A signal is produced by respective amplifiers 514 for each pixel of each imaging array, which is digitized by analog-to-digital converter 516 (ADC). ADC 516 supplies the digitized red, green, blue main array pixel data and sub-array pixel signals to image processor 518, which forms and outputs a digital image by combining the red, green and blue main array digital pixel data.

Separate readout controls 502 and 504 are used to control the clock rates of respective main arrays 302 and sub-array 304 (402). As described above, sub-array 304 (402) has a reduced resolution as compared with main array 302. In order to detect for parallax, the readout speed of main arrays 302 and sub-array 304 (402) are set equal on a row-by-row basis. By setting the readout speeds equal, a correlation between luminance/chrominance information of sub-array 304 (402) and chrominance information of the corresponding main array 302 may be determined. If the readout speed of sub-array 304 (402) is faster than the readout speed of main array 302, the sub-array data may be buffered. Accordingly, a main array clock rate (F1) set by readout control 502 may be different from sub-array clock rate (F2) set by readout control 504, described further below with respect to FIG. 9. A synchronization control signal may also be provided to readout clock circuits 502 and 504 to synchronize the pixel readout from main array 302 and sub-array 304 (402).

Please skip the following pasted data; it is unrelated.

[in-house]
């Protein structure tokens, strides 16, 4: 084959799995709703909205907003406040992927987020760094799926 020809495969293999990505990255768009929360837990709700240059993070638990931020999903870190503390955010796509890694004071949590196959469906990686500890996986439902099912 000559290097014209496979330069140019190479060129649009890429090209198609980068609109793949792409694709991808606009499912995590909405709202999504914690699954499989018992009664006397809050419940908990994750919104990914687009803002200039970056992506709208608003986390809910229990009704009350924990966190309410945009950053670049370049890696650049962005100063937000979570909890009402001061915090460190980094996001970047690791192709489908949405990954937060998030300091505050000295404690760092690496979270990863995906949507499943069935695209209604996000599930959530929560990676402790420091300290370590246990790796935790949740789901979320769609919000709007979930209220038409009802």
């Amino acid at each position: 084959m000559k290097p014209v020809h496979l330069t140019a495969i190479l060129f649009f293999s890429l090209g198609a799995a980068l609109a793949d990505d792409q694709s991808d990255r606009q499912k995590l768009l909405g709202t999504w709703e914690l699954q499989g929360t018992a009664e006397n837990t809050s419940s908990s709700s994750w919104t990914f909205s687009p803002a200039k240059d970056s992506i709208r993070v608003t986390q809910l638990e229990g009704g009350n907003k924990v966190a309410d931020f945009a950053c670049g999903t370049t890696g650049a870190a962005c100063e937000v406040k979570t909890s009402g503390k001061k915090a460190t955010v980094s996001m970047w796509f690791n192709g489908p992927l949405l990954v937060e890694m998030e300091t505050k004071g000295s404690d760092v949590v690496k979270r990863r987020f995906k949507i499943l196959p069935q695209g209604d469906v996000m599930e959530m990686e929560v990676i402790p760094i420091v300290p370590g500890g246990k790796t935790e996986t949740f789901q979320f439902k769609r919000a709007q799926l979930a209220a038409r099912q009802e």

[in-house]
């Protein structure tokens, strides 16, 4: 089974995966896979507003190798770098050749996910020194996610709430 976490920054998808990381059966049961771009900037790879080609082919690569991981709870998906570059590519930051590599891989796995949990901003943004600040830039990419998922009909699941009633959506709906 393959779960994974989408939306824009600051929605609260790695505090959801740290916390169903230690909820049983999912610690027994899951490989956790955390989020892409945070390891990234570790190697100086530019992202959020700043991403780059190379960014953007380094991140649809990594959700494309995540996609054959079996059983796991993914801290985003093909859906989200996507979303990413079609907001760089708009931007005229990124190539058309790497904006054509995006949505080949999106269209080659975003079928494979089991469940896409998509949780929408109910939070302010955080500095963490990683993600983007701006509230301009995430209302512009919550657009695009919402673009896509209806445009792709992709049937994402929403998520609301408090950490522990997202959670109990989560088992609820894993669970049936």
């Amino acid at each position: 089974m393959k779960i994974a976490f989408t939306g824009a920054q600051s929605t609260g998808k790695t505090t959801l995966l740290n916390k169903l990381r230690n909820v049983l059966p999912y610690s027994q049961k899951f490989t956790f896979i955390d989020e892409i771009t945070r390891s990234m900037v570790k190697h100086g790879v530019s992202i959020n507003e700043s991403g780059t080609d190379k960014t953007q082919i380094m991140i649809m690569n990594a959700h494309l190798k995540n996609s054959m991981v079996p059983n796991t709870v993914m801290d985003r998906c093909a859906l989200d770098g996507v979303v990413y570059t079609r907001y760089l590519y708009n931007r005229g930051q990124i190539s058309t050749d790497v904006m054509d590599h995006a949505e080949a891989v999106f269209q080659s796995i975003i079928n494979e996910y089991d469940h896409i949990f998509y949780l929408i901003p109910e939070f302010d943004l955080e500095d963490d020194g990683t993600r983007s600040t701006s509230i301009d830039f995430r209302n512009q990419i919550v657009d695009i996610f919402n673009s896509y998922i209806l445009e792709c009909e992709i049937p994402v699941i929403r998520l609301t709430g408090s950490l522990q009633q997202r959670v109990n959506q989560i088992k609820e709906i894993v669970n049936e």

Imaging system 500 also includes main array memory 520 for storing two rows, N2, of digitized main array data of NM pixels and sub-array memory 522 for storing one row, n1, of digitized sub-array data of nm pixels, N, M, n and m are integer values. Main array memory 520 includes two line buffers so that the digitized main array row data may be averaged, i.e. binned, to match the resolution of the digitized sub-array data for parallax detection. The main array data from main array memory 520 and the sub-array data from sub-array memory 522 are provided to parallax detector 524.

Although one main array memory 520 is shown to store color information from green array 302B (when chrominance information of the green sub-spectrum is received from sub-array 402), it is understood that further main array memories 520 may be included to store color information from each of the main arrays 302A, 302B, 302C and provided to parallax detector 524 in order to correlate the color information from each main array 302 with luminance information from sub-array 304.